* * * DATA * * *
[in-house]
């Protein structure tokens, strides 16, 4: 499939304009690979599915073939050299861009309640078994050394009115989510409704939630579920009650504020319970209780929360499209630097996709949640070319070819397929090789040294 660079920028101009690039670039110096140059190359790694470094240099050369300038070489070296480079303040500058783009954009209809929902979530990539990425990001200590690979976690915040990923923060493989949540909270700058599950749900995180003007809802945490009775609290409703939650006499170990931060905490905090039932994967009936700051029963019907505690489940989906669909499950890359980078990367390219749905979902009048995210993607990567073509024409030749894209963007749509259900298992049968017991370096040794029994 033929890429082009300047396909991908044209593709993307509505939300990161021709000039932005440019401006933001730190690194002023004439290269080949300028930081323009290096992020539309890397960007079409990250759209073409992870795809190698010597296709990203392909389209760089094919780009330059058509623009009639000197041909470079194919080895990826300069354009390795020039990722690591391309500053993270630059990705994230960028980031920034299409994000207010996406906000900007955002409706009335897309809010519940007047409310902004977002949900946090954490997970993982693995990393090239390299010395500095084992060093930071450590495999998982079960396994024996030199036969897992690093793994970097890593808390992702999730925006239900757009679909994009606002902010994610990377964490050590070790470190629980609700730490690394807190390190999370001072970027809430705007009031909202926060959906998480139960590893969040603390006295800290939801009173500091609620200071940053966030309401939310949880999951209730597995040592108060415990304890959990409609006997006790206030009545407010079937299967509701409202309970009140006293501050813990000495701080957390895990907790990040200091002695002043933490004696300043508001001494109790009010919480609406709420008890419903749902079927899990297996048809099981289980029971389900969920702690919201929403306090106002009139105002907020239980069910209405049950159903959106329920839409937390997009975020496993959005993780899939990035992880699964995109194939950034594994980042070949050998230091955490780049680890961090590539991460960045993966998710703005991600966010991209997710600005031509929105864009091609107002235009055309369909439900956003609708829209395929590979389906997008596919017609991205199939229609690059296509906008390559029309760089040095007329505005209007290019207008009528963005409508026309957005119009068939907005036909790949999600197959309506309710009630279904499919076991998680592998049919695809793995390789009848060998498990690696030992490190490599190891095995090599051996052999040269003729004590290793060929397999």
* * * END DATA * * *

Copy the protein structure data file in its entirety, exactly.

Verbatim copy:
[in-house]
């Protein structure tokens, strides 16, 4: 499939304009690979599915073939050299861009309640078994050394009115989510409704939630579920009650504020319970209780929360499209630097996709949640070319070819397929090789040294 660079920028101009690039670039110096140059190359790694470094240099050369300038070489070296480079303040500058783009954009209809929902979530990539990425990001200590690979976690915040990923923060493989949540909270700058599950749900995180003007809802945490009775609290409703939650006499170990931060905490905090039932994967009936700051029963019907505690489940989906669909499950890359980078990367390219749905979902009048995210993607990567073509024409030749894209963007749509259900298992049968017991370096040794029994 033929890429082009300047396909991908044209593709993307509505939300990161021709000039932005440019401006933001730190690194002023004439290269080949300028930081323009290096992020539309890397960007079409990250759209073409992870795809190698010597296709990203392909389209760089094919780009330059058509623009009639000197041909470079194919080895990826300069354009390795020039990722690591391309500053993270630059990705994230960028980031920034299409994000207010996406906000900007955002409706009335897309809010519940007047409310902004977002949900946090954490997970993982693995990393090239390299010395500095084992060093930071450590495999998982079960396994024996030199036969897992690093793994970097890593808390992702999730925006239900757009679909994009606002902010994610990377964490050590070790470190629980609700730490690394807190390190999370001072970027809430705007009031909202926060959906998480139960590893969040603390006295800290939801009173500091609620200071940053966030309401939310949880999951209730597995040592108060415990304890959990409609006997006790206030009545407010079937299967509701409202309970009140006293501050813990000495701080957390895990907790990040200091002695002043933490004696300043508001001494109790009010919480609406709420008890419903749902079927899990297996048809099981289980029971389900969920702690919201929403306090106002009139105002907020239980069910209405049950159903959106329920839409937390997009975020496993959005993780899939990035992880699964995109194939950034594994980042070949050998230091955490780049680890961090590539991460960045993966998710703005991600966010991209997710600005031509929105864009091609107002235009055309369909439900956003609708829209395929590979389906997008596919017609991205199939229609690059296509906008390559029309760089040095007329505005209007290019207008009528963005409508026309957005119009068939907005036909790949999600197959309506309710009630279904499919076991998680592998049919695809793995390789009848060998498990690696030992490190490599190891095995090599051996052999040269003729004590290793060929397999």